Review by Frank Plowright
Just in case it’s not clear from the cover, the greatest team-up stories allegedly found within apply to the first incarnation of Superboy, the one that ran from the 1940s to the 1980s. Fans of subsequent versions need not venture in.
Is it shooting fish in a barrel to note that if these are the greatest Superboy team-up stories ever told, then the bar is set very low indeed? Or that this is considerably slimmer than other volumes in DC’s Greatest Stories Ever Told series, which have loving introductions, some even earnest essays on the selection process. There’s none of that here, just a title page listing the stories from 1955 to 1981, thankfully including credits. They identify most content as from the period when the iron hand of editor Mort Weisinger was applied to the Superman franchise, during which a nutty mythology was carefully contrived and perpetuated. The opening story by Bill Finger and Curt Swan is fully representative. Reading of a meteor landing in Africa, a professor determines to locate it for the prestige of Smallville Museum. Weeks pass with no word until Superboy investigates, locating him within previously unexplored territory populated by a community descended from lost 13th century crusaders. They know of a wizard city, which Superboy identifies as an uninhabited city from his home planet of Krypton that’s floated through space until drawn into Earth’s gravitational pull. One of the professor’s associates proves morally bankrupt and uses the city’s weapons against what he believes is Superman, Superboy suddenly having grown from exposure to rays emanating from the city. Bravery and subterfuge apply to the conclusion, and after twelve pages all is well again.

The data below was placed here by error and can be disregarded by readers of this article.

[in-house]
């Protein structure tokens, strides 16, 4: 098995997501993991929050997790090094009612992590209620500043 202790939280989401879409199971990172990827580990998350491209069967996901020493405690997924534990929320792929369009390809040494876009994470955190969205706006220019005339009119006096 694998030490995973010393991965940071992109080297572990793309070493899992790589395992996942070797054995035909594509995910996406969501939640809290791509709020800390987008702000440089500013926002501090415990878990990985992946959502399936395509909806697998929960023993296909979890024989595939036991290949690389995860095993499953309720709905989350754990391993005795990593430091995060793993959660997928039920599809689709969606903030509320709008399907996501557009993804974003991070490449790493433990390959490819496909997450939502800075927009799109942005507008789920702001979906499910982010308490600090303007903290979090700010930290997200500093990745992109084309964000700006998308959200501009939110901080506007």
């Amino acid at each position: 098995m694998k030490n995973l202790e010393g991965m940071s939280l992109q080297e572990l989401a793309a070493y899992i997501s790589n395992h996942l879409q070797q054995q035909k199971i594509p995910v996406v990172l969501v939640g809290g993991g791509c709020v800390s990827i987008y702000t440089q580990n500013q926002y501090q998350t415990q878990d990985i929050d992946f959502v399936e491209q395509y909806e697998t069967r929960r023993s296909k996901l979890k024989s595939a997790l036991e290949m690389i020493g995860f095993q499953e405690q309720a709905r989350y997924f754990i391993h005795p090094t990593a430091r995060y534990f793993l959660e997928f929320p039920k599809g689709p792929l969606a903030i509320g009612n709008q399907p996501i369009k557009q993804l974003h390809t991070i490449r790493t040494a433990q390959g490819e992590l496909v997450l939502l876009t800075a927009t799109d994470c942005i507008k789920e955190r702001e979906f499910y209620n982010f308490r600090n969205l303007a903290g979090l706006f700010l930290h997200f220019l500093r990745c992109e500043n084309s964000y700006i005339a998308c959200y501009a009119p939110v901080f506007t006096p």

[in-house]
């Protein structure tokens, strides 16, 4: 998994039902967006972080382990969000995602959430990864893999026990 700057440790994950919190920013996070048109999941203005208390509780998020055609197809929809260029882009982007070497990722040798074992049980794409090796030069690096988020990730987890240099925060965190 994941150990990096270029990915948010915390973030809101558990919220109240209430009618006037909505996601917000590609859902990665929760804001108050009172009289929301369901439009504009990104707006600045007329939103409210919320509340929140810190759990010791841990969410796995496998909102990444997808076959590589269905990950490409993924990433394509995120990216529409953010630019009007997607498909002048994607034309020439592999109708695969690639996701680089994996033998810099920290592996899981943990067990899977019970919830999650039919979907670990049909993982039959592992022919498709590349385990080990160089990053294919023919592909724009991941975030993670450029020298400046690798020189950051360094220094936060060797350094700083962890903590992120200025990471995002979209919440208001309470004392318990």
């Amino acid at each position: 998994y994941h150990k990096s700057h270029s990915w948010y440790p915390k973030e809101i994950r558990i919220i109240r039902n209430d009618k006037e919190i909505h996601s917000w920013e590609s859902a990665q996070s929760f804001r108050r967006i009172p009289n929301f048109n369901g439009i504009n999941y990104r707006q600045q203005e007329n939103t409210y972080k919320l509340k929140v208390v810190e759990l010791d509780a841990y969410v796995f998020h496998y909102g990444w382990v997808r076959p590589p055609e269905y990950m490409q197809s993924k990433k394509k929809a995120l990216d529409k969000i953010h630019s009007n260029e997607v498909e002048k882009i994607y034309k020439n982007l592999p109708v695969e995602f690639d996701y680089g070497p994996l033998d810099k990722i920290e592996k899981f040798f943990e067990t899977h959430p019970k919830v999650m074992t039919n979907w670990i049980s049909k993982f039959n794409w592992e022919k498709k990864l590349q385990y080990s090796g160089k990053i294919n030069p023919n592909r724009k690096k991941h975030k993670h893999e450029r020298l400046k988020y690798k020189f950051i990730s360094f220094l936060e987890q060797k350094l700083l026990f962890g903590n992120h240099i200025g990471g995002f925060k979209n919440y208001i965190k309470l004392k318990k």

Stories by Finger, Otto Binder, Jerry Siegel and others occur in a world where vague swirling fumes can transport Jimmy Olsen or Robin back through time, where the future Green Arrow is introduced as a new pupil at Clark Kent’s school and where calling someone “a mere girl” is acceptable. So is pulling a whale from the sea to help a failing aquarium, and tinkering with the minds of the unwary with reform rays and amnesium is ethically sound. The coincidences are unintentionally hilarious, Luthor just happening to be in the area on a bulldozer when a green kryptonite meteor falls to Earth. For all that, Swan’s art on most stories is meticulous, selling the eccentricities with a straight face.
There’s a leap from 1965 to 1971 for the two penultimate selections, Frank Robbins, then Leo Dorfman afforded the luxury of a page count beyond twelve. Robbins teams Superboy with the young Aquaman in a heavy-handed ecological message. It’s as convenient and contrived as the earlier material, but drawn in an attractive three dimensional style by Bob Brown. He also illustrates Dorfman’s teaming of Superboy with the young Bruce Wayne, which has its clever moments when Dorfman astutely guides readers in the wrong direction.
By 1981 DC’s version has reverted to the fun spirit of the 1950s, but in a more sophisticated form. Kurt Schaffenberger’s elegant art illustrates a knowing Cary Bates story in which Superboy gets sand kicked in his face at the beach! Astute readers will figure out another of Bates’ jokes, only revealed at the end.
As far as Superboy is concerned, the 1950s wasn’t just another country, it was another universe. These stories were never intended as anything more than children’s entertainment, but their innate silliness provides a life beyond to a selective audience. Anyone else should leave them be.